If the ending is mawkish – and it is – the sentiments are also completely justified. In front of and behind the camera, the Lethal Weapon movies exude a tangible camaraderie, from veteran director Richard Donner to the members of Murtaugh's on-screen family (some of whom don't even seem to work in film until one of these comes around). Of the new faces – most of which can be seen in a fascinating scrapbook sequence under the closing credits – Polish-born cinematographer Andrzej Bartkowiak (Prince of the City, Speed, Devil's Advocate) and Hong Kong action veteran Corey Yuen (aka Kwai Yuen) make the biggest immediate impact. The lensing is crisp and colorful, while the fight scenes and choreography of the final showdown between Riggs and Wah Sing Ku – frustratingly short by martial arts movie standards – is nevertheless one of the most palpably painful slugfests since the detective squared off against Gary Busey's sinister Mr. Joshua on Murtaugh's front lawn in the original. And Rock is a welcome addition to the adrenaline level (even though his comic riffs don't really have anything to do with the narrative), sharing the comic high point of the film with Pesci in a insanely profane diatribe against cellular phones. Only Russo seems shortchanged, as her two big sequences (other than a ruminative walk on the beach Riggs) involve asking audiences to believe that a woman about to deliver a baby can give and take a pretty good beating – but these movies have never shied away from explicit and brutal violence – and the actual simulated childbirth.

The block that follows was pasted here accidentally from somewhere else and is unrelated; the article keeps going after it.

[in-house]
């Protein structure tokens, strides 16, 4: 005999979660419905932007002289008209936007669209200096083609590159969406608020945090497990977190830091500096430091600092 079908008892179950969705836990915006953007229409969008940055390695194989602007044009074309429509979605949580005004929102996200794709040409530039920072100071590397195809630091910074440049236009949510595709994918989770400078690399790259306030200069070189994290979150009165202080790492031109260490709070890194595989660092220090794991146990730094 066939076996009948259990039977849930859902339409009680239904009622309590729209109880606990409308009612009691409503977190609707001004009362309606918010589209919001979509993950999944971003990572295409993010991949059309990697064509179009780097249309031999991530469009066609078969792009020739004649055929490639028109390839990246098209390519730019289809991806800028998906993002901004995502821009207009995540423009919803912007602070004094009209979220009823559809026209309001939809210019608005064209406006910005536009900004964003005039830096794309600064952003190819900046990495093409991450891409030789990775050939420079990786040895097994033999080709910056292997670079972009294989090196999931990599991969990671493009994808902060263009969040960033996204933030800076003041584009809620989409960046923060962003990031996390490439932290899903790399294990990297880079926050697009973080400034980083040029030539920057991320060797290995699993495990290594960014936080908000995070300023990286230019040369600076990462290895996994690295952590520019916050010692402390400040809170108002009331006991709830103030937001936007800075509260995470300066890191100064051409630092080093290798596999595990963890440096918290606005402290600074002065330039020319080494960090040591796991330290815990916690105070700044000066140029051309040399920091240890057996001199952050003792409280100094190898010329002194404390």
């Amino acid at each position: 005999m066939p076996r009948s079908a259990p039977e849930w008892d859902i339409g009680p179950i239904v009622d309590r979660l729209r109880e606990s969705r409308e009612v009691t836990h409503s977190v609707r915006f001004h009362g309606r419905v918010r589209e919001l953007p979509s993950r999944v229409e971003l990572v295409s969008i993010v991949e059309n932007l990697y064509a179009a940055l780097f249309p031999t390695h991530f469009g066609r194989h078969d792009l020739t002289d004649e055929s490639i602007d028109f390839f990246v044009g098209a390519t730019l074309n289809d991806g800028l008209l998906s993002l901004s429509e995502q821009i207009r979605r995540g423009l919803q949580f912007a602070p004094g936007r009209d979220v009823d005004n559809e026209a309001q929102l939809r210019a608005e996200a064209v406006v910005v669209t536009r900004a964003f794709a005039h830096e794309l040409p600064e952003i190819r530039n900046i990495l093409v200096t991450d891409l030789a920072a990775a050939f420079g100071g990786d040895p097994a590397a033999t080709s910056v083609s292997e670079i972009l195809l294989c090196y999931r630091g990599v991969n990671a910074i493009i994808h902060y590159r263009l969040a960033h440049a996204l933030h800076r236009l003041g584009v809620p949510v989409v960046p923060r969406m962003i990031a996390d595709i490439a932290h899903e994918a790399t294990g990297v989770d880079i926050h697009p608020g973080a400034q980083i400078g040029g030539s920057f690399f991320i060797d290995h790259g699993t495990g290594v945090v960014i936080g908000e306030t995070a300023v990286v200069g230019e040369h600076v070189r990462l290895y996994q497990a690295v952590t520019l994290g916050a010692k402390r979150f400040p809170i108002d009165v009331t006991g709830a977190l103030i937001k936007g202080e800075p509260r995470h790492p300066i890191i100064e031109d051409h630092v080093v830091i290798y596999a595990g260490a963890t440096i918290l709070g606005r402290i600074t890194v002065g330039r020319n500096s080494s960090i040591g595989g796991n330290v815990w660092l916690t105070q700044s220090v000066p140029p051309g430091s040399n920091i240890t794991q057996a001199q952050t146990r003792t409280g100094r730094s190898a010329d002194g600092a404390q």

If nothing succeeds like excess, look for Lethal Weapon 4 to push the franchise into the next millennium (at least one opening day matinee crowd ate the high-octane hijinks up). Yet in a world where every other new movie tries for the same balance of naughty and nice, Donner, Gibson (who reportedly made $6 and $20 million for the show) and crew might want to keep in mind that everybody, eventually, gets too old for their shtick – if the shtick doesn't get too old for them first.